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 and involve 6,000 private property owners, including large timber companies that owned most of the land.[2] Chapman did most of the negotiations for the land purchases, even as he raised money to buy more parcels of the park.[2] In 1927, the legislatures of North Carolina and Tennessee appropriated US$2 million (US$24.8 million at 2008 prices.) each while other donations came from individuals, groups, and school children who gave their pennies.[2] John D. Rockefeller, Jr. was even persuaded by Chapman and National Park Service Assistant Director Arno Cammerer to donate US$5 million (US$62 million at 2008 prices.) to ensure the park's success.[2]

John Toomey, Jr. was born 12 Jul 1861 at St. Lawrence Co., New York, USA, and married Elizabeth (Bettie) Phillips, daughter of Riley Phillips and Elizabeth Ann Betty Chitwood, who was born in 1874 at Scott Co., Tennessee, USA. John died on 30 Nov 1949 at Helenwood, Scott Co., Tennessee. Elizabeth (Bettie) died in 1910 at Scott Co., Tennessee, USA.

Great Uncle John Toomey, who became a State Senator, was appointed the Large Tract Purchaser for the Lands that was to become the Great Smoky Mountain National Park. To the right a clipping from The Tennessean - Nashville, TN - May 16, 1928

After years of purchasing tracts of land for timber production John Toomey was instrumental in stopping thousands of acres of timber from the ax in the name of our wonderful Smoky Mountain National Park. My mother always said that her Uncle John died land poor.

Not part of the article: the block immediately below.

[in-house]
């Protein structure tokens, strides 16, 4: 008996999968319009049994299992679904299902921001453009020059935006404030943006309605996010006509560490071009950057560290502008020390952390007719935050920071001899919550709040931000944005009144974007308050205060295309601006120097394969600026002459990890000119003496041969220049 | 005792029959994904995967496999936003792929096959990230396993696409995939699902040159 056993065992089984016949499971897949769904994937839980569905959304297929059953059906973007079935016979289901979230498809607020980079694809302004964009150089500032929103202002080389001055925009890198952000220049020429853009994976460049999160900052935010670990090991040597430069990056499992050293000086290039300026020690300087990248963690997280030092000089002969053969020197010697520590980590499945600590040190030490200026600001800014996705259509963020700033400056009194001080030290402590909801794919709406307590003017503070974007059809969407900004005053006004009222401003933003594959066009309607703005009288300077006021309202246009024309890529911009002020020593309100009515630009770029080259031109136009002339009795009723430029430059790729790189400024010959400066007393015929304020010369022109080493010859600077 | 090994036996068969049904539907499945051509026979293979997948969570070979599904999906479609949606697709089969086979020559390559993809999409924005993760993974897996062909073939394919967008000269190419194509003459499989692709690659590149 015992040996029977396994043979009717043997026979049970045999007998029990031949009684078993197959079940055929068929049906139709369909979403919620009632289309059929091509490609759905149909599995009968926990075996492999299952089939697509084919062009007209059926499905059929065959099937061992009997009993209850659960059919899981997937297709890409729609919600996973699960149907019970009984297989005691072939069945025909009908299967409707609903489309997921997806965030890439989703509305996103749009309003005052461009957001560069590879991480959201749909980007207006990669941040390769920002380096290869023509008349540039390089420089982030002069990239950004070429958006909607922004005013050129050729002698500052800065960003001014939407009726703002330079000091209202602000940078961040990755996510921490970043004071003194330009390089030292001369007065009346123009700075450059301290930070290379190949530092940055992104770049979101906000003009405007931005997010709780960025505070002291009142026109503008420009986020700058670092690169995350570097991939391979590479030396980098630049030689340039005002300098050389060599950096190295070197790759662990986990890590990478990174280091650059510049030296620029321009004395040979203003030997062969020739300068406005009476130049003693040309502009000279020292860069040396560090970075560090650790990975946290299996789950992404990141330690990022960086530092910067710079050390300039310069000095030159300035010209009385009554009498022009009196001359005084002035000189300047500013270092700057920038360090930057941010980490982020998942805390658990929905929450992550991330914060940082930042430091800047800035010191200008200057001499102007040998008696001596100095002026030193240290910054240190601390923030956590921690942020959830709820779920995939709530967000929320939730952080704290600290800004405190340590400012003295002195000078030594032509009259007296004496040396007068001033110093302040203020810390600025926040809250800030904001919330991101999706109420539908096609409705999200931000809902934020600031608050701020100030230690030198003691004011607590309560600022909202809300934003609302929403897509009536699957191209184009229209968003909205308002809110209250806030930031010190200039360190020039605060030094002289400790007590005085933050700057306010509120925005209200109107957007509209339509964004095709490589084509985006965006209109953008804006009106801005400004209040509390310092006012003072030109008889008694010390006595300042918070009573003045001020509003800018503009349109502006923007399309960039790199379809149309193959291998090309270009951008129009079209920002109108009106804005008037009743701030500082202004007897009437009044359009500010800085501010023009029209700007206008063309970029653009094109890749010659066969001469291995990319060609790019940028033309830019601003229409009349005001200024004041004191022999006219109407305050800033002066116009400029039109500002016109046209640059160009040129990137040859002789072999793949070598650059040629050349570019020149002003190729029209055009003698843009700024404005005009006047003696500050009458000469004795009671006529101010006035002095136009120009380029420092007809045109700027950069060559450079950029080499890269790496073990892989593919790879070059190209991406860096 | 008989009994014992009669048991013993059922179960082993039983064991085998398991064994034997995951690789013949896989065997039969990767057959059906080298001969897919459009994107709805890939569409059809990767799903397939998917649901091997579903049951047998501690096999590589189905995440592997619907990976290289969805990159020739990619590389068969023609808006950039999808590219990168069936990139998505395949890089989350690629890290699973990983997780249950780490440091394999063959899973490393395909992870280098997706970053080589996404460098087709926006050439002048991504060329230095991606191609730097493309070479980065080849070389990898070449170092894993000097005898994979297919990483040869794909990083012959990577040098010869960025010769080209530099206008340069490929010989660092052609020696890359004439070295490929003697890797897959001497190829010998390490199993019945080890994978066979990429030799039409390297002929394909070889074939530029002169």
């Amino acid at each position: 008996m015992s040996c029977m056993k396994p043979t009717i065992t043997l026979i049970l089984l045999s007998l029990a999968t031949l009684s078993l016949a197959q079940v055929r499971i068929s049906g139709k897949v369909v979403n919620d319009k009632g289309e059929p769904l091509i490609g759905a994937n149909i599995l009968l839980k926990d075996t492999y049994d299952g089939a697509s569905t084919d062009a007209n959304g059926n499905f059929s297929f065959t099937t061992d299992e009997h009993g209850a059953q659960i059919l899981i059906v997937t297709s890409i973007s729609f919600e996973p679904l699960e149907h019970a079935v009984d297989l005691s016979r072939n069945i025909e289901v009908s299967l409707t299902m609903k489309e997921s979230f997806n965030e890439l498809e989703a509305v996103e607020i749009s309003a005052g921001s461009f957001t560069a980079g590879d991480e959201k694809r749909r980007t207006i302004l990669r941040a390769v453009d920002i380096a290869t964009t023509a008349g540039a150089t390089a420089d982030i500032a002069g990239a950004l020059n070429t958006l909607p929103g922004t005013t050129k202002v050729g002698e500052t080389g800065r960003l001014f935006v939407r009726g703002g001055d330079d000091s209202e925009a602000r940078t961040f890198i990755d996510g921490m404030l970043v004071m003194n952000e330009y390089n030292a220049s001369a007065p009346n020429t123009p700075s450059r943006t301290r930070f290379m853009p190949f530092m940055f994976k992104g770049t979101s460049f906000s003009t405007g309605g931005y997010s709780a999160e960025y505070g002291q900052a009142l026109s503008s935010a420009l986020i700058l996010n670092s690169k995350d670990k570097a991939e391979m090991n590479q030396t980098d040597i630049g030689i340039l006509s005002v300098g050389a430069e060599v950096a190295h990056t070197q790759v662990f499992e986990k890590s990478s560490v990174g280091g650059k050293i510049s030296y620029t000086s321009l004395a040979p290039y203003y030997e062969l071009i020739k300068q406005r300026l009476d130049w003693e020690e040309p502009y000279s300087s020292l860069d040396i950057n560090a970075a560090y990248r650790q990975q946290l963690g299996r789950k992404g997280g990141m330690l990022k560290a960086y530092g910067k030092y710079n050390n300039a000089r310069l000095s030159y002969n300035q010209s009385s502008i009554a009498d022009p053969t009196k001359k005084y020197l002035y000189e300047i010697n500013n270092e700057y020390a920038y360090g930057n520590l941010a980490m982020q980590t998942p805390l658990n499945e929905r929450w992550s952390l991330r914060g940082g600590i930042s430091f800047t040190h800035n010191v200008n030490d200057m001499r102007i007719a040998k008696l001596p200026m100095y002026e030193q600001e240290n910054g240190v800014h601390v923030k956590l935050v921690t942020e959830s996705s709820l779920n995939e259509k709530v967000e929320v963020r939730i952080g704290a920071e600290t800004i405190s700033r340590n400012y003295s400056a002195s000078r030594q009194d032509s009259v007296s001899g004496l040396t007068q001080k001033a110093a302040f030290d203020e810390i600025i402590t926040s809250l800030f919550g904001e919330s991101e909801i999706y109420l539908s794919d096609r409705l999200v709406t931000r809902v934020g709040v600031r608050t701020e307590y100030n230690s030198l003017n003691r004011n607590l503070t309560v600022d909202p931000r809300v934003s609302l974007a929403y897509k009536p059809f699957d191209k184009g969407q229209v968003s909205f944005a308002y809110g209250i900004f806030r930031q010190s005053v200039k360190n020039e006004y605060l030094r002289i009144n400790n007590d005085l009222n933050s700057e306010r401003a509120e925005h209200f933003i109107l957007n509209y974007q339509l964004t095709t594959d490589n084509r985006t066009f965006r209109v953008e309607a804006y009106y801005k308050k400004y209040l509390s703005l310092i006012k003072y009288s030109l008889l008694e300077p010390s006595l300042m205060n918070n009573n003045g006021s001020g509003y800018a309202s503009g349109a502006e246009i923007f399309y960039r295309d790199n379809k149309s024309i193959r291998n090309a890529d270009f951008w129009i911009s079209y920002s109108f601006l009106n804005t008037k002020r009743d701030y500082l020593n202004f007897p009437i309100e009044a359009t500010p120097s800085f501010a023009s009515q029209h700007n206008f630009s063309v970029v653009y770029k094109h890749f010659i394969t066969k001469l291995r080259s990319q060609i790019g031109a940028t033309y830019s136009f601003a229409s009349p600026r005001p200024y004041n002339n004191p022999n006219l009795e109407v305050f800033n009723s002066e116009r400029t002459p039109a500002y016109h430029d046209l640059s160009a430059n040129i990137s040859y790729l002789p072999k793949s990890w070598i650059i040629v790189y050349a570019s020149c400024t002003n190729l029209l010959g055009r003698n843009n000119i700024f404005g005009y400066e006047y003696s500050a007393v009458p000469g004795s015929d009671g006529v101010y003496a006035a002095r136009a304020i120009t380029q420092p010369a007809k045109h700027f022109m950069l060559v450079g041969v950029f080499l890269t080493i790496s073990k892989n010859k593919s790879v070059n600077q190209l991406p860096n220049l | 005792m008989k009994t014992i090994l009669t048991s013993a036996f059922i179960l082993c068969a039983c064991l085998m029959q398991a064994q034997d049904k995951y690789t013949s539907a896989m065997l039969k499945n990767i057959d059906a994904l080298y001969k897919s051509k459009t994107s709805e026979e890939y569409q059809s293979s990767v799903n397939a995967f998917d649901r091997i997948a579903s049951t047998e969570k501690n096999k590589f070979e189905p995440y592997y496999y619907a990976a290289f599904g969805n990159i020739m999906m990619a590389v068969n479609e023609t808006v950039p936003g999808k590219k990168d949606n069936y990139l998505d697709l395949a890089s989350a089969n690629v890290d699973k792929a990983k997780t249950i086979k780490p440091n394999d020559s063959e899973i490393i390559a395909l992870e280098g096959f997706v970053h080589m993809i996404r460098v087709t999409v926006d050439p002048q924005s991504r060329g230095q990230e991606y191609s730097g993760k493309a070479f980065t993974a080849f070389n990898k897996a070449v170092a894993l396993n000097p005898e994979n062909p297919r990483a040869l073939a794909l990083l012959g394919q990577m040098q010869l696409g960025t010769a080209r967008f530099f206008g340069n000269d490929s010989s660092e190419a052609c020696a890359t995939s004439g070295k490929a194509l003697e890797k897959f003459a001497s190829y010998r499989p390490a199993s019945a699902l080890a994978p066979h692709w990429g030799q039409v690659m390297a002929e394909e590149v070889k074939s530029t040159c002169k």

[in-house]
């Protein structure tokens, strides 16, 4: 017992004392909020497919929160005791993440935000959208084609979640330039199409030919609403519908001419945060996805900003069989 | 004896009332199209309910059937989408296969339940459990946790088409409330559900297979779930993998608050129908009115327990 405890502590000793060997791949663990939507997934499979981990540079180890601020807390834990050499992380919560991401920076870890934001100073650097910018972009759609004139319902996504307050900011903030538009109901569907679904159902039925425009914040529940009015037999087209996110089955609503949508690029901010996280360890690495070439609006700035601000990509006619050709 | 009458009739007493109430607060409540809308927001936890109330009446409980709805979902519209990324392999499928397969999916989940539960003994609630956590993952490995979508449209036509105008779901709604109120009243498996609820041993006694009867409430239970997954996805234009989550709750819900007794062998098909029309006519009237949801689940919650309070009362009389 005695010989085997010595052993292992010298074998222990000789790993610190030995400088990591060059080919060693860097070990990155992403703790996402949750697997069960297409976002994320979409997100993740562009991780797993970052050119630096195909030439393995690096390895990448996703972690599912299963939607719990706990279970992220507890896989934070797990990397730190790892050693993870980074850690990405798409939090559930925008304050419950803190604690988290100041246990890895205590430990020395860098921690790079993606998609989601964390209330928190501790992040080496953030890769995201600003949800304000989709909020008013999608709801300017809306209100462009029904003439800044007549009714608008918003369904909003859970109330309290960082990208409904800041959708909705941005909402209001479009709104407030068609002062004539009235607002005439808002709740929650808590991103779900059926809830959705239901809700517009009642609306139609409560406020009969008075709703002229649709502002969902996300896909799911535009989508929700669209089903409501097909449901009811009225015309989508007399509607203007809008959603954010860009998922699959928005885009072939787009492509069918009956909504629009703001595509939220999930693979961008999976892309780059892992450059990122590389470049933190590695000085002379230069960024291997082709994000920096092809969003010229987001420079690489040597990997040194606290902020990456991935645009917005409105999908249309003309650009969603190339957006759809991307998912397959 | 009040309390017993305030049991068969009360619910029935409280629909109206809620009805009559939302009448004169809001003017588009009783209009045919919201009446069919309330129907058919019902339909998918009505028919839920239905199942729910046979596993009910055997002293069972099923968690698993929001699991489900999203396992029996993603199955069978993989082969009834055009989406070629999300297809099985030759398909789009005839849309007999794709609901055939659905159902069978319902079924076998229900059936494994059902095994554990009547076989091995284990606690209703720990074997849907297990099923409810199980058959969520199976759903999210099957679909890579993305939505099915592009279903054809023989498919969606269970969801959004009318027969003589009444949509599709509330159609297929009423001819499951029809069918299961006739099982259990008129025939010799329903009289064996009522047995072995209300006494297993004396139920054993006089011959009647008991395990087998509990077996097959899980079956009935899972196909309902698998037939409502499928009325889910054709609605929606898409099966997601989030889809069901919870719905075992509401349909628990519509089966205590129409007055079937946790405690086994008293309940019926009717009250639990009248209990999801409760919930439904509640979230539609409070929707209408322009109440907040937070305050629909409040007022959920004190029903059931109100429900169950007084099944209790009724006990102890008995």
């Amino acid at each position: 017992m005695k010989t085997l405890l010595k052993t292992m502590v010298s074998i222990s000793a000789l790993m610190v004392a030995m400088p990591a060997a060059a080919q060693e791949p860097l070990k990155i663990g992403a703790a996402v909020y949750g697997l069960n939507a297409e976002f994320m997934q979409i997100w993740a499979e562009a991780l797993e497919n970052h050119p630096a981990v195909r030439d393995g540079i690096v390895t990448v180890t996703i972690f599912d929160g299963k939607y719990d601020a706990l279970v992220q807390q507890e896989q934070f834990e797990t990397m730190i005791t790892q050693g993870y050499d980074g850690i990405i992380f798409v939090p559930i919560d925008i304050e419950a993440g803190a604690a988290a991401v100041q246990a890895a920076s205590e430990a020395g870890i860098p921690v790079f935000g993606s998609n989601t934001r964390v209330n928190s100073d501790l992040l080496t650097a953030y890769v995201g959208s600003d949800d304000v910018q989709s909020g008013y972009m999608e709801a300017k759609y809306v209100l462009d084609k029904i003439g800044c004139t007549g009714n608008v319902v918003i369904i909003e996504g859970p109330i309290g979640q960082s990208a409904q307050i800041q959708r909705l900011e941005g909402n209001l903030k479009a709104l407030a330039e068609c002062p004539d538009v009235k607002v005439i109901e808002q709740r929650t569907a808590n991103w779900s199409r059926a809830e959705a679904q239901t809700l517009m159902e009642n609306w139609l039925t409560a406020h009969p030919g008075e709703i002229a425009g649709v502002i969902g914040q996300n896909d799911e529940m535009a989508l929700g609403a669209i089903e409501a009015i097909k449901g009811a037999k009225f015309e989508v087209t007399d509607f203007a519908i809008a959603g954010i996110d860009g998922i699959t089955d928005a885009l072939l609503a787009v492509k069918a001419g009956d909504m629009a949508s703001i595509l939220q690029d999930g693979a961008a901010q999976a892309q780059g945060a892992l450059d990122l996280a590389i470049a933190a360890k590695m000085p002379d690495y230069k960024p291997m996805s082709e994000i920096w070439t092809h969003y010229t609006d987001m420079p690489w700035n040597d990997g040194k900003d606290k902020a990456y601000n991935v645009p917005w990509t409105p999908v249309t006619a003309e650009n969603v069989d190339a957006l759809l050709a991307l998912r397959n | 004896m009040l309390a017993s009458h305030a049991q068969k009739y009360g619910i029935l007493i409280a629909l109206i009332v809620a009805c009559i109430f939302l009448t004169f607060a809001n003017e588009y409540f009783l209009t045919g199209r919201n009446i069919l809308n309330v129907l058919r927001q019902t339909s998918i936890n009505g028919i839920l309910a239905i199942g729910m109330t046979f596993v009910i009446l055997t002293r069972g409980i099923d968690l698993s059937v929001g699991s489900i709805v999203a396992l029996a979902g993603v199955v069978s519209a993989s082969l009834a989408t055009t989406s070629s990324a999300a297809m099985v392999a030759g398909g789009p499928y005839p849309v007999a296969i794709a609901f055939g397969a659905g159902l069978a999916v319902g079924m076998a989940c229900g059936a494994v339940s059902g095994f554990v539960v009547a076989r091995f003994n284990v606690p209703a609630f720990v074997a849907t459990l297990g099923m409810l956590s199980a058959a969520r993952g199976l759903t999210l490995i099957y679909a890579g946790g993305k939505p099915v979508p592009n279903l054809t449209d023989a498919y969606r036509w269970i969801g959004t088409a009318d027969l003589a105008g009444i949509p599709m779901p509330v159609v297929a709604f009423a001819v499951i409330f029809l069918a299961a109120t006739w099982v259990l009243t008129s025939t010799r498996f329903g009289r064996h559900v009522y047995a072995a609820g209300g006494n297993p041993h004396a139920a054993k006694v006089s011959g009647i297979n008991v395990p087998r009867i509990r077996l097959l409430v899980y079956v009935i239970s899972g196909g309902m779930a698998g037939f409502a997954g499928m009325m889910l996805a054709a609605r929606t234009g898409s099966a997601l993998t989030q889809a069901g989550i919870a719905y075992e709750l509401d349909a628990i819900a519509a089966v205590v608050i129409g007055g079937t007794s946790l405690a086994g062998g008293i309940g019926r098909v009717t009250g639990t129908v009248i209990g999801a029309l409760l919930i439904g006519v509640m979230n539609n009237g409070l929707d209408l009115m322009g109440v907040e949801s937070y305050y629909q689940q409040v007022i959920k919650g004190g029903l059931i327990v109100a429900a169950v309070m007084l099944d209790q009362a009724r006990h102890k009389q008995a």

My mother was named after John Toomey's wife Bettie (Betty) Phillips Toomey, her father's sister. John Toomey remained a bachelor after his wife Description: C:\Users\JoePayne\Desktop\chapman\chapman_files\image006.jpgpassed away in 1910. I own a copy of her Diary as transcribed by a nephew James Toomey Baker, a first cousin to my mother.

Two years later, the State of Tennessee created the Tennessee Great Smoky Mountain National Park Commission in order to purchase land for the proposed park.[1] This land was then turned over to the United States federal government for use as a national park.[1] Chapman was appointed the first commissioner, serving until 1932, but was retained as a member when a new commission was appointed later that year.[1] Chapman and the temporary commissioner, George Roby Dempster, once engaged in a fist fight over an audit that charged US$11067 (US$175 thousand at 2008 prices.) had been spent by the new commission in the last quarter of 1932 to purchase only 0.4 acres (0.16 ha).[1] Tennessee Governor Hill McAlister abolished the Park Commission and transferred its responsibilities to the Tennessee Park and Forestry Commission after the Tennessee Senate approved in April 1933.[1]

The park was officially established on 15 June 1934.[3] President of the United States Franklin D. Roosevelt officially dedicated the park on 2 September 1940 with Chapman, the "Father of the Park", in attendance.[1]

Personal life

Chapman was married twice, first to the former Augusta McKeldin, and later to the former Sue Johnston following Augusta's death.[1] He died in 1944 of congestive heart failure in Knoxville and is buried at Highland Memorial Cemetery.[1]


Mount Chapman, a 6,340 ft (1,930 m) peak in the park is named in his honor.[1] [2] A stretch of US 441 in South Knoxville is also named in Chapman's honor as Chapman Highway.[1] [2]

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Eighty Articles concerning the formation of efforts supporting the Great Smoky Mountain National Park.


1.    Guillaum, Ted (1998). Tennessee Great Smoky Mountains Park Commission 1927–[1931]–1937: Record Group 262. Nashville: Tennessee State Library and Archives. Accessed 6 June 2010.

2.    "Moving Mountains". 24 March 2009 Tennessee Alumnus article accessed 6 June 2010.

3.    "History of Great Smoky". OhRanger.com article accessed 6 June 2010.

External links

·         Portrait of Chapman, 1897Knaffl and Brother photograph on file at the McClung Digital Collection